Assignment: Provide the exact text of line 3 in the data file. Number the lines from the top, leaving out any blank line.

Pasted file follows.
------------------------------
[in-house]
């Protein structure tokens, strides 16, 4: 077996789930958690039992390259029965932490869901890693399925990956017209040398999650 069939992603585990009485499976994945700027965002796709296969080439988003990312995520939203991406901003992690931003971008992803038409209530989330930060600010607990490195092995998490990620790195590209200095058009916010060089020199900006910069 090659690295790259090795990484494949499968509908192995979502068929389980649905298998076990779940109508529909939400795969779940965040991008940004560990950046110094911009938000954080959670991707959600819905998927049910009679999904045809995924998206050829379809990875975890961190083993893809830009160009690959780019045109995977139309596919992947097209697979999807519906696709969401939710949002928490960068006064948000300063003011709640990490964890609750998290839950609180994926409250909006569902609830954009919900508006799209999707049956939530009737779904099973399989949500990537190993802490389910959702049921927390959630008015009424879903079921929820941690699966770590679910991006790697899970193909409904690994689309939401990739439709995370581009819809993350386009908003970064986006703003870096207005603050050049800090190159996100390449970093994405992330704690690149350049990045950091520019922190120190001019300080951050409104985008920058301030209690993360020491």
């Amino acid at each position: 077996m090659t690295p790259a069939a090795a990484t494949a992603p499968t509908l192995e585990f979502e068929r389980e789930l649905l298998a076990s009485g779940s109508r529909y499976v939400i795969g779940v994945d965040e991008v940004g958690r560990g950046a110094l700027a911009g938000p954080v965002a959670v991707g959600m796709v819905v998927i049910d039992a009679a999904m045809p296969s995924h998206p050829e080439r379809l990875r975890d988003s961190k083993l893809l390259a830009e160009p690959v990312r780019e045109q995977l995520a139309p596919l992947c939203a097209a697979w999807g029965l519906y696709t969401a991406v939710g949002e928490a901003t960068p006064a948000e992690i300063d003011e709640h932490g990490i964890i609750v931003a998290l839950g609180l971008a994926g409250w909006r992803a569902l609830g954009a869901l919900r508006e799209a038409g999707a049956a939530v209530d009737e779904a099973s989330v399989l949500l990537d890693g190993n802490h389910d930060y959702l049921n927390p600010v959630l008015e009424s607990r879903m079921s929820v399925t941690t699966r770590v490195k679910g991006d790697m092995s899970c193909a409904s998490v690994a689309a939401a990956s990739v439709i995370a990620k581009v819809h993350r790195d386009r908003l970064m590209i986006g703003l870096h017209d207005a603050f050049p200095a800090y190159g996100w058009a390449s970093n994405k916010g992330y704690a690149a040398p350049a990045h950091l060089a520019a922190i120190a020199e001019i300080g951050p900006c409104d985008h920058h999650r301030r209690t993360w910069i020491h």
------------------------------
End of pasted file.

């Amino acid at each position: 077996m090659t690295p790259a069939a090795a990484t494949a992603p499968t509908l192995e585990f979502e068929r389980e789930l649905l298998a076990s009485g779940s109508r529909y499976v939400i795969g779940v994945d965040e991008v940004g958690r560990g950046a110094l700027a911009g938000p954080v965002a959670v991707g959600m796709v819905v998927i049910d039992a009679a999904m045809p296969s995924h998206p050829e080439r379809l990875r975890d988003s961190k083993l893809l390259a830009e160009p690959v990312r780019e045109q995977l995520a139309p596919l992947c939203a097209a697979w999807g029965l519906y696709t969401a991406v939710g949002e928490a901003t960068p006064a948000e992690i300063d003011e709640h932490g990490i964890i609750v931003a998290l839950g609180l971008a994926g409250w909006r992803a569902l609830g954009a869901l919900r508006e799209a038409g999707a049956a939530v209530d009737e779904a099973s989330v399989l949500l990537d890693g190993n802490h389910d930060y959702l049921n927390p600010v959630l008015e009424s607990r879903m079921s929820v399925t941690t699966r770590v490195k679910g991006d790697m092995s899970c193909a409904s998490v690994a689309a939401a990956s990739v439709i995370a990620k581009v819809h993350r790195d386009r908003l970064m590209i986006g703003l870096h017209d207005a603050f050049p200095a800090y190159g996100w058009a390449s970093n994405k916010g992330y704690a690149a040398p350049a990045h950091l060089a520019a922190i120190a020199e001019i300080g951050p900006c409104d985008h920058h999650r301030r209690t993360w910069i020491h």